I originally began this post as a primer on feminism–a post on feminist ideological inconsistences and boundaries, and what the term “feminism” means–but the discussion following my previous T&S post on feminism and the comments on this post on FMH have got me thinking about the issue of allegiances and how that seems to be the main sticking point when it comes to Mormon suspicion of feminism.
But let me back up just a bit.
Aside from being an ideological space, feminism is a social movement. Probably my favorite basic definition of feminism is: “Feminism is a social movement whose goal is to eliminate the oppression of women in all its forms.” (Amy Kesselman, Lily D. McNair, and Nancy Schniedewind, eds., Women: Images and Realities, 1996). This definition puts at the heart of “feminism” not its discussion of the meanings of patriarchy or its interpretation of gender roles, but its status as a movement for change.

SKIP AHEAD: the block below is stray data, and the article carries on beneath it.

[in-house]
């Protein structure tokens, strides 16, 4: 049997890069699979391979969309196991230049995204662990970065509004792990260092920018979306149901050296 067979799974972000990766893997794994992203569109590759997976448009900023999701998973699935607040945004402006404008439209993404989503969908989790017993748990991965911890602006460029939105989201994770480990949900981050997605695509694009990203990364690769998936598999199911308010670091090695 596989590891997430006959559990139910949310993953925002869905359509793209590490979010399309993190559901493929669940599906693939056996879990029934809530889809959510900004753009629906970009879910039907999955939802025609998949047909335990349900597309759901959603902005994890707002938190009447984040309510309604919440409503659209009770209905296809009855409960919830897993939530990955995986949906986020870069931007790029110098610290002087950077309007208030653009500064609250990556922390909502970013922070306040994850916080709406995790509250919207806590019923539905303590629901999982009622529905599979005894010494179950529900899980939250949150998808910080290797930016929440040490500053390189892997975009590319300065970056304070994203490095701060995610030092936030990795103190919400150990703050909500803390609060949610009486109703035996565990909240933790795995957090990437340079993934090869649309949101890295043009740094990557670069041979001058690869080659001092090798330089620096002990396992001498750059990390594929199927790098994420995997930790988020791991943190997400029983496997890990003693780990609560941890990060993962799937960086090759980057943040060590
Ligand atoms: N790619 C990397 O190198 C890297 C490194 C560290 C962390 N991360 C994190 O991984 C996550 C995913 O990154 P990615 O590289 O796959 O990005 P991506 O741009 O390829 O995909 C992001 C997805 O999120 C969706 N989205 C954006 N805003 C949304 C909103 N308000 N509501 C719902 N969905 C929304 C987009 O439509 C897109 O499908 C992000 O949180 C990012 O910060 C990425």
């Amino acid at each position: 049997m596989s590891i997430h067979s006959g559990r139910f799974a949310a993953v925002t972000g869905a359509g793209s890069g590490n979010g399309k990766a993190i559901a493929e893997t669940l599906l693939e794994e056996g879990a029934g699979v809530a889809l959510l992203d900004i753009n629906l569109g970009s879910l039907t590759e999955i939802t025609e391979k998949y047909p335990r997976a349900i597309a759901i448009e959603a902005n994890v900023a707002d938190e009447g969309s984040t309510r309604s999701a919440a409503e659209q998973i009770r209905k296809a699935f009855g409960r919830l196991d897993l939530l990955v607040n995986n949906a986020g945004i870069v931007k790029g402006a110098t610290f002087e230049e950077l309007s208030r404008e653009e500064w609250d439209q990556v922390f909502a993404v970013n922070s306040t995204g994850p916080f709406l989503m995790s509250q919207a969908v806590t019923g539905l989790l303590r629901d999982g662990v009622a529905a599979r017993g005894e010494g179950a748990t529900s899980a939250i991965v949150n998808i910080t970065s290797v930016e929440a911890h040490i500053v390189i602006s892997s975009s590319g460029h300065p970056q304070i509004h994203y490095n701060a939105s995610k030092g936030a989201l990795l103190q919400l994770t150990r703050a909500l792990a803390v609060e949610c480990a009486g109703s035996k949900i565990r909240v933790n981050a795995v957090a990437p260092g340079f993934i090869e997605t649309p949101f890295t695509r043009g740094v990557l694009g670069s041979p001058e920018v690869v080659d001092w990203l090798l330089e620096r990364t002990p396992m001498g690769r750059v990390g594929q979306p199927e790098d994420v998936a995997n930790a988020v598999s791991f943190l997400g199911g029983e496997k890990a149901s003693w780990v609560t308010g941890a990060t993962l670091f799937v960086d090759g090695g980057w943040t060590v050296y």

It’s really hard to work for social change without creating a group and developing a group identity. And typically, part of creating that identity is coming up with a label that you can use to identify yourself to your groupmates and others outside the group. I’ll be the first to admit that labels can have a lot of problematic consequences (which we’ve discussed elsewhere and can discuss again here), but labels are what we use to categorize the world. We cannot escape them, and I’m having a difficult time imagining a broad-based social movement that can attain any kind of coherence with no identifying marker such as “feminism” or “socialism” or “Civil Rights.”